Evidence Matters (Issue 1: February-March 2010)SUBSCRIBE | UNSUBSCRIBE | RSS Feed | Past Issues | Contact Us
Welcome to Evidence Matters – a quick and easy way to keep up-to-date with the latest evidence, research and analysis on Education Counts. Subscribe and receive regular, concise updates about recent publications from any of our topic areas and key publication series.
Remember, all publications can be borrowed from the library by authorised users, including all Ministry of Education staff and those listed on the Library's home page.
This paper extends previous work on skills, qualifications and wages to look at the relationship between literacy skills and qualifications to the distribution of wages. It draws on data from the Adult Literacy and Life Skills (ALL) Survey. It shows that people with higher levels of literacy have significantly greater opportunities to earn higher incomes, where they are earning above the median wage.
This report analysed the data behind the Annual Rankings of World Universities Top 500 and Times Higher Education Supplement Top 200 university rankings to see what they can tell us about the performance of New Zealand universities.
This study looks at the likelihood of people leaving school for bachelors level study. It considered school leavers who had gained the University Entrance standard. The study investigated how the decision to go on to bachelors-level study was affected by the students’ standard of performance in NCEA, their ethnic group and gender, the socio-economic ranking (decile) of the school they attended, and whether or not they progressed directly to tertiary study after leaving school. The study used a method of reporting ethnicity that allowed for comparisons both within and between ethnic groups.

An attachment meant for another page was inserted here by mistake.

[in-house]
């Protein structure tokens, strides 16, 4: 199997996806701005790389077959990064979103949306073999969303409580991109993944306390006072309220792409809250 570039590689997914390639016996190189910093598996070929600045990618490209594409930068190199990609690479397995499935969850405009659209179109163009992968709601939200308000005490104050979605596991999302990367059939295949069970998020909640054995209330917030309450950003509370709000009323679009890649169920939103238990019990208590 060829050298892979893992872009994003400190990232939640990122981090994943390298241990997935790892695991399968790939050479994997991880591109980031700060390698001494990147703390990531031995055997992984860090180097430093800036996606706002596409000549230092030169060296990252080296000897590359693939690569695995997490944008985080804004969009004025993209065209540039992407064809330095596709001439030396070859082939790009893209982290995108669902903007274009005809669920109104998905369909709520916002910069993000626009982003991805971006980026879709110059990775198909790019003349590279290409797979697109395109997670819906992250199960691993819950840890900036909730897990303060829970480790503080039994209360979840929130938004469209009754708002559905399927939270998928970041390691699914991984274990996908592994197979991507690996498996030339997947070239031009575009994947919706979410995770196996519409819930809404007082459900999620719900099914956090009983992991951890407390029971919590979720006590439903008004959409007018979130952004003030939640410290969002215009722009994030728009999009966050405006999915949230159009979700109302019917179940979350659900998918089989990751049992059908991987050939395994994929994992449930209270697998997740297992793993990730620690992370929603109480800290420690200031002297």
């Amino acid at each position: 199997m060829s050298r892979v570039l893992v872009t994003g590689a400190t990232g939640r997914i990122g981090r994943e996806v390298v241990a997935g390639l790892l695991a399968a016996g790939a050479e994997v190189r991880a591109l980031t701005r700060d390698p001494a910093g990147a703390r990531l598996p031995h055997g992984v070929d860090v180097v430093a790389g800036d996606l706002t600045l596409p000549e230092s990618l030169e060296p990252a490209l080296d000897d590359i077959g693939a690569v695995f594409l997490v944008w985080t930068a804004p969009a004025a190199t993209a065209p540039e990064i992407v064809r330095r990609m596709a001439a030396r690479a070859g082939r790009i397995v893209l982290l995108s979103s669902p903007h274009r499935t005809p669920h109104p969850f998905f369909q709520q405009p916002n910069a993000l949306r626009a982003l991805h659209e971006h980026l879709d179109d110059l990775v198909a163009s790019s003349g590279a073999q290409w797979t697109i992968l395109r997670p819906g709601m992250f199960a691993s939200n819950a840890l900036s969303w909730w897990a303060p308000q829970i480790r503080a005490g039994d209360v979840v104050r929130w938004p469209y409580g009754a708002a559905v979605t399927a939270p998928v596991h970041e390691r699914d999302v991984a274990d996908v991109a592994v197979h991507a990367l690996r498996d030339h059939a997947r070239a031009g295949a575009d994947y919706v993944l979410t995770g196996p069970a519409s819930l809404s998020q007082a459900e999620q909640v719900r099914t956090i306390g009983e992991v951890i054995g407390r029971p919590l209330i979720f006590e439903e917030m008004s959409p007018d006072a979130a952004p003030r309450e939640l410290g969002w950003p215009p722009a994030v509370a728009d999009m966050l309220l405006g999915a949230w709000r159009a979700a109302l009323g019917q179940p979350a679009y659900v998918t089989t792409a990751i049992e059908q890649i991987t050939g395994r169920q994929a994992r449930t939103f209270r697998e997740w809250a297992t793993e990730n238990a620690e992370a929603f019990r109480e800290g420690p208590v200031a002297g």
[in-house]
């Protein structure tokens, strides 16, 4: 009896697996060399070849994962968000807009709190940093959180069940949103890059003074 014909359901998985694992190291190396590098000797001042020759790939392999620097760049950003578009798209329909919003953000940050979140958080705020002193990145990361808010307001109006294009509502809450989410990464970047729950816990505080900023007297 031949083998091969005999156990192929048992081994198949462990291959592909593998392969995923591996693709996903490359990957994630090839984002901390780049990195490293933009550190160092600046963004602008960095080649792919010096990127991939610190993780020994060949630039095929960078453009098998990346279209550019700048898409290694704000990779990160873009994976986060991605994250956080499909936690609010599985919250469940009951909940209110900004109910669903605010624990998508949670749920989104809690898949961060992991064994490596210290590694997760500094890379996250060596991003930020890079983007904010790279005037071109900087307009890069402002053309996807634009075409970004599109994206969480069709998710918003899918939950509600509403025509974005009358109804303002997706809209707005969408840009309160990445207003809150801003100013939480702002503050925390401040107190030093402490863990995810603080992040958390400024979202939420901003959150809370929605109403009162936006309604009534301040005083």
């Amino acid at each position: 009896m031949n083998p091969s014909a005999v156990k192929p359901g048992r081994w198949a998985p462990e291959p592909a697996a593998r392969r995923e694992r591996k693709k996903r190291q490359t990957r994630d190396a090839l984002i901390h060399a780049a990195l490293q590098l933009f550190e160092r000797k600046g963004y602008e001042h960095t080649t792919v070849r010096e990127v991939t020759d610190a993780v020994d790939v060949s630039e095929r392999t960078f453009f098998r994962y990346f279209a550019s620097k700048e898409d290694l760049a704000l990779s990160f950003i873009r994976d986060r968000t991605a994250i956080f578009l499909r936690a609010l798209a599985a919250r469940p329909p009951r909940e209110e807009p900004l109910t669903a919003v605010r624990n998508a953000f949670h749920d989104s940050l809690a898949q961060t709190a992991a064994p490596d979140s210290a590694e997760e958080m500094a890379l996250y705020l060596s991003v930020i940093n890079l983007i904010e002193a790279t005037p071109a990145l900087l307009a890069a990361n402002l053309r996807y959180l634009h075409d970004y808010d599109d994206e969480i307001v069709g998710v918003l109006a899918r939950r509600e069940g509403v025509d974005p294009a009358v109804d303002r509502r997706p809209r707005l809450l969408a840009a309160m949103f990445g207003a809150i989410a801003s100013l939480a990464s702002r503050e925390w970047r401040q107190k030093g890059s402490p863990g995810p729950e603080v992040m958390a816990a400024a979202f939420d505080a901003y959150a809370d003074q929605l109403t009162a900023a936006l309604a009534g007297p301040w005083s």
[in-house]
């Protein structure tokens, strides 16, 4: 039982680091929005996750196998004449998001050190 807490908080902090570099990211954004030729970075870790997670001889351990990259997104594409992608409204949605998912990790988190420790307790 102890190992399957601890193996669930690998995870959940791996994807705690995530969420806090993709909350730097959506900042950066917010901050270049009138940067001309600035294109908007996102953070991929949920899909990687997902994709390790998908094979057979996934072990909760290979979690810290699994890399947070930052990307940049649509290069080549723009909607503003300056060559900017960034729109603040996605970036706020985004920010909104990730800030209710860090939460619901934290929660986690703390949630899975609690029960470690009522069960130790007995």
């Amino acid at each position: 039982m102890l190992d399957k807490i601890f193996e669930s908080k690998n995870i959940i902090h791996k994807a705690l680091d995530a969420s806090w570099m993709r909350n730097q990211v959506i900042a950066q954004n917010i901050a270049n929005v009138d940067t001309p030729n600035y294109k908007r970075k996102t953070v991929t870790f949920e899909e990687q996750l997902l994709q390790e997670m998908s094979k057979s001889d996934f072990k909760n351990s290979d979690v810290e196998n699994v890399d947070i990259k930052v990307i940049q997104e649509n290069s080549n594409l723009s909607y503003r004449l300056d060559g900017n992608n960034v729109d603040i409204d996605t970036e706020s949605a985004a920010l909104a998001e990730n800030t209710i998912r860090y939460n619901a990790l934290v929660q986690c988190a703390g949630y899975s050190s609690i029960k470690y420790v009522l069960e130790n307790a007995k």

The report finds that those students with higher levels of success in NCEA were significantly more likely to go on to bachelors-level study. The decile of the school attended made no difference to this likelihood for Asian and European students, but Māori and some Pasifika students, with higher levels of academic ability, and who came from lower-decile schools, were significantly less likely to go on to bachelors study than similar students from higher-decile schools.
This paper looks at the employment and income benefits of literacy skills and qualifications.It draws on data from the Adult Literacy and Life Skills (ALL) survey. The results of the analysis show that the benefit of increased literacy without higher qualifications is limited in the New Zealand labour market. The major benefit comes from improved literacy in combination with gaining a qualification, which can result in greater opportunities to move into higher paid jobs.
This fact sheet looks at the percentage of adults aged 25 to 64 engaged in some form of study in 2006. In particular, it includes new information on the total rate at which adults participated in non-formal learning. The fact sheet also looks at hours spent in non-formal learning, and whether adults were doing this for work-related or personal reasons, and explores how these differ by gender, age, education level, and labour force status.
This paper updates and extends an article that was first published in Profile and Trends 2007 (Ministry of Education, 2008). It provides an overview of the information and literature relating to the link between tertiary education, skills and productivity in New Zealand.
This report examines the association between the price of bachelors-level tuition at New Zealand universities with the results of the Performance-Based Research Fund (PBRF) Quality Evaluation.
This paper builds on previous statistical analysis published by the Ministry of Education on Training Opportunities, a programme designed to help people get into the labour force through providing training and foundation skills.